The Economist/Johnson, “Anti-Americanisms”

July 22, 2011

 Since the Beeb’s readers had so little trouble spouting dozens and dozens of "Americanisms" they dislike (the BBC closed comments after 1,295 had arrived), and since such a high proportion seem to be false Americanisms, I propose that this is a common thing, and thus deserves its own noun. We all know what Americanisms are. From here on, Johnson will refer to false Americanisms used to take a cheap but ill-aimed transatlantic shot as "Anti-Americanisms".  (Read the whole article.)  

The Economist/Johnson, “News you can (almost) use”

July 20, 2011

WORD-frequency follows a power-law distribution. Some words (like "man") are very common in English text. Some (like "recidivism") are fairly rare. Two researchers, Aaron Gerow (of Trinity College Dublin) and Mark Keane (of University College Dublin) have found that changes in the frequency distribution reflect stock market movements. Specifically, when stockmarkets climb, journalists’ language (as measured by thousands of articles from the Financial Times, New York Times and BBC) gets less diverse, with certain common nouns and verbs (eg, "rise", "fall", "close" and "gain") becoming more common. In other words, journalists move like a herd as investors do.  (Read the whole article.)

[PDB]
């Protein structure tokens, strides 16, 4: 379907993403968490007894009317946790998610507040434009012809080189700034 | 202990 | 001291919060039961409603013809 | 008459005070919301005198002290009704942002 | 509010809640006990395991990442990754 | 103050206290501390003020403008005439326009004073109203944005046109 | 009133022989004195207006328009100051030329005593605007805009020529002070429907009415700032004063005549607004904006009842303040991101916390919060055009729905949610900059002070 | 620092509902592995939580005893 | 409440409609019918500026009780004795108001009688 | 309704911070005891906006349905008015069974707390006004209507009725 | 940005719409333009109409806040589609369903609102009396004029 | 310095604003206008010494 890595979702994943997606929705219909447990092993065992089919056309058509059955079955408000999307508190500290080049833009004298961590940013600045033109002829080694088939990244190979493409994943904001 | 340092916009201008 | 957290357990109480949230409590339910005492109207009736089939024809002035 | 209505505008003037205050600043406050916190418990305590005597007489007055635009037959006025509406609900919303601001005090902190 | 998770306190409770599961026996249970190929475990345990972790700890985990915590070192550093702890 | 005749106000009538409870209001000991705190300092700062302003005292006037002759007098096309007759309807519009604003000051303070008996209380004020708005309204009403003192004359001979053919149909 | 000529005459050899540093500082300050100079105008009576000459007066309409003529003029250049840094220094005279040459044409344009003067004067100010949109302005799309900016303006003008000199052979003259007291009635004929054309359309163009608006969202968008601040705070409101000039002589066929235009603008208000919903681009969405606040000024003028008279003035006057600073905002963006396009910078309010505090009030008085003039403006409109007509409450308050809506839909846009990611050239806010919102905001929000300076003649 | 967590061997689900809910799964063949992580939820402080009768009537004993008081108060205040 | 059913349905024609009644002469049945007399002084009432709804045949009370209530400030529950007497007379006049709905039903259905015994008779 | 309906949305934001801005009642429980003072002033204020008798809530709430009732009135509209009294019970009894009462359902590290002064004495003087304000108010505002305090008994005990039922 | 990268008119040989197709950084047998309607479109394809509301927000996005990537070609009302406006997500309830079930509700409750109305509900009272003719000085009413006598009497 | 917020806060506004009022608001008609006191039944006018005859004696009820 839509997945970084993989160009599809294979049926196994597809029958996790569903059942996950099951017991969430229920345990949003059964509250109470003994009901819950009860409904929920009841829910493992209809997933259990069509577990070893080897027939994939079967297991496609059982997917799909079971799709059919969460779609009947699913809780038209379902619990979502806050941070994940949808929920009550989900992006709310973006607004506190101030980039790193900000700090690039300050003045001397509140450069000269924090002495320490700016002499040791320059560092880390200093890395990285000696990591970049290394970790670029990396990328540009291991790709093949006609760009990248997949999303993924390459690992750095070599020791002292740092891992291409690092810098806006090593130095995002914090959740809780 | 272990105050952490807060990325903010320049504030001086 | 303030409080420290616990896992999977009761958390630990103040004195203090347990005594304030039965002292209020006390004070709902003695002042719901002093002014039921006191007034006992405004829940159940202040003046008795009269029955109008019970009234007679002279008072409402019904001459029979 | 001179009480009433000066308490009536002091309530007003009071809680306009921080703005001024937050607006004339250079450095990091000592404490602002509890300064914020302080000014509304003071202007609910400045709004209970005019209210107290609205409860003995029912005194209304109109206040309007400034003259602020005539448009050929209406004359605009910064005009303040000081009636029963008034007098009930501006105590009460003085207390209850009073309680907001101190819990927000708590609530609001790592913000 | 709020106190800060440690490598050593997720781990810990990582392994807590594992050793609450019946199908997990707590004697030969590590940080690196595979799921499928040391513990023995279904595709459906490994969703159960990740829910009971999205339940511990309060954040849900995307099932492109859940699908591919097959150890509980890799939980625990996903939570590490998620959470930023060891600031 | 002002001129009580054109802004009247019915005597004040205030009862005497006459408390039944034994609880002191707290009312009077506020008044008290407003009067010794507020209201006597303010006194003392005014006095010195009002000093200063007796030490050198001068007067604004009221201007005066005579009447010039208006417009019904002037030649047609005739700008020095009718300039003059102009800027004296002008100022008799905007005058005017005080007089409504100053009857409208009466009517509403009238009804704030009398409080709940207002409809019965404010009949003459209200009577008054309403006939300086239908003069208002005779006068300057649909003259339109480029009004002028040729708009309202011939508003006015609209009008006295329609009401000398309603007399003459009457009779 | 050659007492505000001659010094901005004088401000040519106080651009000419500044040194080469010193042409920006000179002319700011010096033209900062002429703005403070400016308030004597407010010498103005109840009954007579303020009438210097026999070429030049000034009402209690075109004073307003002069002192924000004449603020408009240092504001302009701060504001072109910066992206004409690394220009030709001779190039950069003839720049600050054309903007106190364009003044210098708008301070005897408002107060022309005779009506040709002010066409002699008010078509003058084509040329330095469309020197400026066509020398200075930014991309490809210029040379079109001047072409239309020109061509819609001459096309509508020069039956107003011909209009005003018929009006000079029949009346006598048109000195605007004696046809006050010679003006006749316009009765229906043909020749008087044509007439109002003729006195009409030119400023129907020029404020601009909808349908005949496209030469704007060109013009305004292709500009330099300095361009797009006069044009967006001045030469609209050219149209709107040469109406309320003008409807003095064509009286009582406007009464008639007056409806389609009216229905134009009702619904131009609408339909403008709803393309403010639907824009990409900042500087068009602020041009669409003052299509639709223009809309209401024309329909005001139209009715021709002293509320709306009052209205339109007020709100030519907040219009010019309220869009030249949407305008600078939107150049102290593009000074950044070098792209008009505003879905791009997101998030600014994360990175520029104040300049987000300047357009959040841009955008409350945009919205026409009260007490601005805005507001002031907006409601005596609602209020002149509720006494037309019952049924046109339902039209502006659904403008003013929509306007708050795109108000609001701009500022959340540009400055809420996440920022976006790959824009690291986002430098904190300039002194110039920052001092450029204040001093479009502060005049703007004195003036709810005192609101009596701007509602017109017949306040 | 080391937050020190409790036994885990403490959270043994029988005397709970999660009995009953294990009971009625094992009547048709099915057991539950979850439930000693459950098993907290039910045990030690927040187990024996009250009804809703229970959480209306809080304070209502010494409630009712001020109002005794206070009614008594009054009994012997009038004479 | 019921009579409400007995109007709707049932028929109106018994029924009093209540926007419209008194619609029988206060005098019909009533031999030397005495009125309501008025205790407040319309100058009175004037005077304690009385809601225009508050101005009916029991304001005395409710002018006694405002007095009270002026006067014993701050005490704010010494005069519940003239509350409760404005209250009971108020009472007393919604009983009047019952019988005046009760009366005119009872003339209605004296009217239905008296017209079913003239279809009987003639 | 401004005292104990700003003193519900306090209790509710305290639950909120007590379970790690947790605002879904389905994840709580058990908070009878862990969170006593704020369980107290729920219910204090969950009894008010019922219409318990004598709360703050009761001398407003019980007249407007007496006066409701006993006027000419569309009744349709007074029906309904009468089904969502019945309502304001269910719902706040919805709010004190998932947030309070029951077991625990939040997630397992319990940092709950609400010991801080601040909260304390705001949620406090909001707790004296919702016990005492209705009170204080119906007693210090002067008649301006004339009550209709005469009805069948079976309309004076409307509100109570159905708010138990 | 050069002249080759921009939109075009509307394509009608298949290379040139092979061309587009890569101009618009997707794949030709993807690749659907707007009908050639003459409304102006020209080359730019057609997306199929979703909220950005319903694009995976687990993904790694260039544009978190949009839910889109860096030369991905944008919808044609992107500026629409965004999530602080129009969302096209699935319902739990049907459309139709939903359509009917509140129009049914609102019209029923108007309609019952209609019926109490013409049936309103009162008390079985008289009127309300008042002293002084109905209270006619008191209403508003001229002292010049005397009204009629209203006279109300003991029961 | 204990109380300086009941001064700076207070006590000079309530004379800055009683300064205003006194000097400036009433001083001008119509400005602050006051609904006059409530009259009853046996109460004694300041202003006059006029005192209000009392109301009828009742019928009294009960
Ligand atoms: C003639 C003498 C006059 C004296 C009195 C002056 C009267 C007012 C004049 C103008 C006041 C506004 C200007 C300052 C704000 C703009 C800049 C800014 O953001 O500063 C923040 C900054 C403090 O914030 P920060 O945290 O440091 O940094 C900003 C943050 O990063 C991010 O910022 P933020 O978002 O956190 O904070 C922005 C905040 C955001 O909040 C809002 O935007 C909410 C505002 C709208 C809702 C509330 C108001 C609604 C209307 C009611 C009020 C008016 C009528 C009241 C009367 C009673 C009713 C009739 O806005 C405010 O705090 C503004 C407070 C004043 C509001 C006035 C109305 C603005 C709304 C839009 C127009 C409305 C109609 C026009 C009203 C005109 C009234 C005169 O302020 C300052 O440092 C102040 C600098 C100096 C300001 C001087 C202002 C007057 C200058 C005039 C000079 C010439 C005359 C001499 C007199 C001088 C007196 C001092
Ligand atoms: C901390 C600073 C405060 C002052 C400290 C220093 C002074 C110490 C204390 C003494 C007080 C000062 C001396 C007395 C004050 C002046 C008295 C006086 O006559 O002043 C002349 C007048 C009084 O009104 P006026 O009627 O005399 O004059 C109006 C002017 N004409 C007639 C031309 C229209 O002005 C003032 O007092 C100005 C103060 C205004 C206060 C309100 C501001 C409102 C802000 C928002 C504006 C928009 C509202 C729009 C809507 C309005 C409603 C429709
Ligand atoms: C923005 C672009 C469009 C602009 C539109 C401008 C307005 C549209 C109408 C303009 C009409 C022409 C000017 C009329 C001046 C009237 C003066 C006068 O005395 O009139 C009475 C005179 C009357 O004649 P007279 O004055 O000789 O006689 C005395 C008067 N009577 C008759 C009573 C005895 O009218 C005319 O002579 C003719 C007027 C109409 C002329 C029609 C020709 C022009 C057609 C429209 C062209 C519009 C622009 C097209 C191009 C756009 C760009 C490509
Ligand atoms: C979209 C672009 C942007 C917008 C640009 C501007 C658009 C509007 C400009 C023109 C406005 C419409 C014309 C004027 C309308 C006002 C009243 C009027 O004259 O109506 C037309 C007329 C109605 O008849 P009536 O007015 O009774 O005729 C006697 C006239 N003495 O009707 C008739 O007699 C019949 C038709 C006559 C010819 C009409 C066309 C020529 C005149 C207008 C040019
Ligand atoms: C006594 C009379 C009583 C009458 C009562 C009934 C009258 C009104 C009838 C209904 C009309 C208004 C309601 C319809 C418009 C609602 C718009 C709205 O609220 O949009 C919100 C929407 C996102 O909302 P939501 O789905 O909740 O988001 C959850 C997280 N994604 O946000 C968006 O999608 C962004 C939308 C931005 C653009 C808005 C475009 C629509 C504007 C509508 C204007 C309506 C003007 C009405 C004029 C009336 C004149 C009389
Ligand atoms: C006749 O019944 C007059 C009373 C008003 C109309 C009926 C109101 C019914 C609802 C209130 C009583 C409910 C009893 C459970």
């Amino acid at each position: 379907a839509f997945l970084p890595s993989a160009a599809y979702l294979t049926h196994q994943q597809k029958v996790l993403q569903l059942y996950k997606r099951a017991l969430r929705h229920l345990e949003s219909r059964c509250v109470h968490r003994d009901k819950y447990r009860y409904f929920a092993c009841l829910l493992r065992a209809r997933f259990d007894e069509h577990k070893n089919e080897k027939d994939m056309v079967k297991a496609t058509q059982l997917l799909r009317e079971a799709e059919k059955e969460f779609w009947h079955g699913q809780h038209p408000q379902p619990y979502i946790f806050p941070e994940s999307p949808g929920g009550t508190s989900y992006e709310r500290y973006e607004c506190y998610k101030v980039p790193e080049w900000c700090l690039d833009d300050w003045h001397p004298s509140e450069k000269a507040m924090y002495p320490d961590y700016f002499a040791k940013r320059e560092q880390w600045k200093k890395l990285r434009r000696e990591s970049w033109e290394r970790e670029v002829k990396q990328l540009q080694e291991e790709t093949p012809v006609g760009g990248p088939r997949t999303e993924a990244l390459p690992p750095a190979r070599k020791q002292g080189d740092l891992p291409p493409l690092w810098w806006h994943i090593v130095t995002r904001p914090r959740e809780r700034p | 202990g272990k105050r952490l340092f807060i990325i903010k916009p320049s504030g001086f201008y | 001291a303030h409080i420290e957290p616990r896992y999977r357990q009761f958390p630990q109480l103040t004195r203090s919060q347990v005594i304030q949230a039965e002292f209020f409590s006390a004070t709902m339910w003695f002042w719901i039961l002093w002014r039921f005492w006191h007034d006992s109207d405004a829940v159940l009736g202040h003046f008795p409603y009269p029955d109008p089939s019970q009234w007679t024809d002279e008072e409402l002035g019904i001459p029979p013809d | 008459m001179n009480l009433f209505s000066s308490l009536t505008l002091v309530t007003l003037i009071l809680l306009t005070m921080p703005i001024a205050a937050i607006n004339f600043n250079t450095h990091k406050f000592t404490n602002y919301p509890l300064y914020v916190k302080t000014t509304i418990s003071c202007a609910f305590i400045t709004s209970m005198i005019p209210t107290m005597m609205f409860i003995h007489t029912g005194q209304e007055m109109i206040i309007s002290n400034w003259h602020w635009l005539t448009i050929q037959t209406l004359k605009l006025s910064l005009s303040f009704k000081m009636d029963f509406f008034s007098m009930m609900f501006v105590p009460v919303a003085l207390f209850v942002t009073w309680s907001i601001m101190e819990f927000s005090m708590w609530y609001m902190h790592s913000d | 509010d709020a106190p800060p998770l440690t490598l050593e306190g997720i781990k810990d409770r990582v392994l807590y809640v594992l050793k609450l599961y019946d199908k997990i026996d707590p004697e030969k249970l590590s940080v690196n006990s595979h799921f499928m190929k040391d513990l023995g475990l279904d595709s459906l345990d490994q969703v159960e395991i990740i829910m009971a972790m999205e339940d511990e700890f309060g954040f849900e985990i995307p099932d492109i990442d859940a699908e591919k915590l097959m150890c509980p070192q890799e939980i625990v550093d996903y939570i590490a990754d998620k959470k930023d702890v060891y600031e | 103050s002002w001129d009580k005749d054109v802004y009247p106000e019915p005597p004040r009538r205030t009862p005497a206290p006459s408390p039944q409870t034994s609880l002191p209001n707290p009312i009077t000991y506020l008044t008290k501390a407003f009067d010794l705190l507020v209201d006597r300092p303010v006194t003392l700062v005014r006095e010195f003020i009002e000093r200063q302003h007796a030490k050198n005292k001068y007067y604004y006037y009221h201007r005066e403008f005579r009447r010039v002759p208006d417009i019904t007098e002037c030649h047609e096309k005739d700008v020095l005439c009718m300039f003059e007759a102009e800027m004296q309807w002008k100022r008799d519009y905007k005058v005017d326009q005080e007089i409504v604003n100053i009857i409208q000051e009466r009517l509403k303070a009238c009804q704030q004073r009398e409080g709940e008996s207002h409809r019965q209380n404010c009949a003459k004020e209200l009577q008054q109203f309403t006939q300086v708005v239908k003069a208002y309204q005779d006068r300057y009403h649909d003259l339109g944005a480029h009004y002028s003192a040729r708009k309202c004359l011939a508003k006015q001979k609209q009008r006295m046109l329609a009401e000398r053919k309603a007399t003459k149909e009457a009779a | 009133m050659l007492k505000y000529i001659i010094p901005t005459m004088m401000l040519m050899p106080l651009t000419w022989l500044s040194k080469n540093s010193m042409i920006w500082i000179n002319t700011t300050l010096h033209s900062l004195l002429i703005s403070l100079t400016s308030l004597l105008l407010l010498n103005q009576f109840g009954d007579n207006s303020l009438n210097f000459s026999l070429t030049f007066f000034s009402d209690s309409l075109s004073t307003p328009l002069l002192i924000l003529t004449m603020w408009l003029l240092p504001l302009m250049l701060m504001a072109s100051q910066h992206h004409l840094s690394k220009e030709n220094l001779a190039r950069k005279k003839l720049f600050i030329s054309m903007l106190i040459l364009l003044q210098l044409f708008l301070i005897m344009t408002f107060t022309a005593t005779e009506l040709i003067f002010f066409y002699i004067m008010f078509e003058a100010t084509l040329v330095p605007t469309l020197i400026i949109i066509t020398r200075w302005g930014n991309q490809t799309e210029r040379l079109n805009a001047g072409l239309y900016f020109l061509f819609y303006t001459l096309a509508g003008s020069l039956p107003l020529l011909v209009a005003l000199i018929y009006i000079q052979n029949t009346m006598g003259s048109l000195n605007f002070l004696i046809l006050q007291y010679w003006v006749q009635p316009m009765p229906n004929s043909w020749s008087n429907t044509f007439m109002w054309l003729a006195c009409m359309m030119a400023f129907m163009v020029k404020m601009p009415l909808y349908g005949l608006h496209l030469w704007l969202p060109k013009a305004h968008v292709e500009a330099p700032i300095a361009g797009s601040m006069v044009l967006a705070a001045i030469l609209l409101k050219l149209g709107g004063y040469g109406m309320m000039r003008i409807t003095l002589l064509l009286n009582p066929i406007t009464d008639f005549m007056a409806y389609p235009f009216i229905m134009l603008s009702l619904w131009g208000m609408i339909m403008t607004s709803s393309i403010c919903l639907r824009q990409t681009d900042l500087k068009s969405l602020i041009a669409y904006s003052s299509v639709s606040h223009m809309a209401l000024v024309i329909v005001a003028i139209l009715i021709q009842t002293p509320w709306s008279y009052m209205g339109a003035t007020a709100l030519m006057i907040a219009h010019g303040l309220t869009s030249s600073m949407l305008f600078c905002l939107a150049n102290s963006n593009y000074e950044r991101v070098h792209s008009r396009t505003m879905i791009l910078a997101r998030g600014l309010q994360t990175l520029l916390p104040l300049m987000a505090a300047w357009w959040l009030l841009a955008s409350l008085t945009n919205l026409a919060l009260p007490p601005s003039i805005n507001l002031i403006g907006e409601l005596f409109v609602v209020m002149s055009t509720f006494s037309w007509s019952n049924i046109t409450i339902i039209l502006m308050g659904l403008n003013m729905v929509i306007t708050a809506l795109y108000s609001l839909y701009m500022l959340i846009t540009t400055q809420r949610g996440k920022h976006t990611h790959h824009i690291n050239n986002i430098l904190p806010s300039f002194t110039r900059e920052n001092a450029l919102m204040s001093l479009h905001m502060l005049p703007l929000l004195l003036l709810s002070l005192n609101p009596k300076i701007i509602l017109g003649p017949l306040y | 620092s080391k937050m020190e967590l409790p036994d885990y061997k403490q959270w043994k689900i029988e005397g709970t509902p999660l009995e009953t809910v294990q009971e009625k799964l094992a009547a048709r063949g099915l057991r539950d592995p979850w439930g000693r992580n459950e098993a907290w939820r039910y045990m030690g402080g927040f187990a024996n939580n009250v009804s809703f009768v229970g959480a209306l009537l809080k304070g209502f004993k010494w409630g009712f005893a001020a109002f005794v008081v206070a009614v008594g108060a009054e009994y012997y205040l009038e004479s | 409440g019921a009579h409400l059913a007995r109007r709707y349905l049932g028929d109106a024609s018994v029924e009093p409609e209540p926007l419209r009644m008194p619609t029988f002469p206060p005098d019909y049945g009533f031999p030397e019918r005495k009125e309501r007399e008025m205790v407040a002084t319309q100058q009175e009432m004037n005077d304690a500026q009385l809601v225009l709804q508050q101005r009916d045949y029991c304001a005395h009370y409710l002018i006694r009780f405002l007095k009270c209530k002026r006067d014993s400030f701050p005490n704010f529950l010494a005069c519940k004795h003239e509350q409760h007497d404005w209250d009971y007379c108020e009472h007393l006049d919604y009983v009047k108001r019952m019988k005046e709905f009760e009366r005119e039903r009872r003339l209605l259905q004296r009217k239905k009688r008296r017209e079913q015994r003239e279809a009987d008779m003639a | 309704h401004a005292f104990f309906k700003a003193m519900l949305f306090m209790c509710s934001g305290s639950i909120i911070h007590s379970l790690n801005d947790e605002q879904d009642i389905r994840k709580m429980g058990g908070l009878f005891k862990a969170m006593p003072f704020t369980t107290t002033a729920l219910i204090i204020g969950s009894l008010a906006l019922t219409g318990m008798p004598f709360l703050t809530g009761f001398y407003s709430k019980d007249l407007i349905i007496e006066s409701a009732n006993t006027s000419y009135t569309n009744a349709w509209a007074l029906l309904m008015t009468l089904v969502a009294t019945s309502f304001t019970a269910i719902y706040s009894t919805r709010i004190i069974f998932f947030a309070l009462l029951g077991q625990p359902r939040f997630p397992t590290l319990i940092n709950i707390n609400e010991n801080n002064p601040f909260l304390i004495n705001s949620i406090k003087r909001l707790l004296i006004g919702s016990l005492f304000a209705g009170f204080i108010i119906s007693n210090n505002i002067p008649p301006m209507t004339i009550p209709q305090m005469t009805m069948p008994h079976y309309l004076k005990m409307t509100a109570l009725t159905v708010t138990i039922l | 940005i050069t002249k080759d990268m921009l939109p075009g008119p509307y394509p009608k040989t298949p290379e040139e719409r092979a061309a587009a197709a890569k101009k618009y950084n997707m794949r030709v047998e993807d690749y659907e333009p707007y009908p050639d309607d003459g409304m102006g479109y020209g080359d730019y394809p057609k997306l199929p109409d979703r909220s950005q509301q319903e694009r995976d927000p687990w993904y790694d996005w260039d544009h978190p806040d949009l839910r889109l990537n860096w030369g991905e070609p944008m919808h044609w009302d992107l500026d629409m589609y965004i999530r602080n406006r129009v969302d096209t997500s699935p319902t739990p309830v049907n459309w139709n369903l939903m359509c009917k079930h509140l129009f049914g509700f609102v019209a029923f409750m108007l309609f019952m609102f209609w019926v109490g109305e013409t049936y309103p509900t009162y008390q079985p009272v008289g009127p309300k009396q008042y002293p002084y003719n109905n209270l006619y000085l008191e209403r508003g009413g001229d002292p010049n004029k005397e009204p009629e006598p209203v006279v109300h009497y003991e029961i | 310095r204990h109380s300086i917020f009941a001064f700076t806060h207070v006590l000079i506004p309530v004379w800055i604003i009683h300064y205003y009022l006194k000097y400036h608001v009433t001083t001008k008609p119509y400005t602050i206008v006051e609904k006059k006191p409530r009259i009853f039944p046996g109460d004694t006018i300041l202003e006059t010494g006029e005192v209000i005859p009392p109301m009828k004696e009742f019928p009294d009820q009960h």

New Books Podcast on You Are What You Speak

July 11, 2011

I had a nice long interview with Cat Davies, of Kent and Cambridge Universities, on the ideas in You Are What You Speak, and what made me want to write the book. The interview is part of the the New Books Network’s excellent podcast series.  Check it out here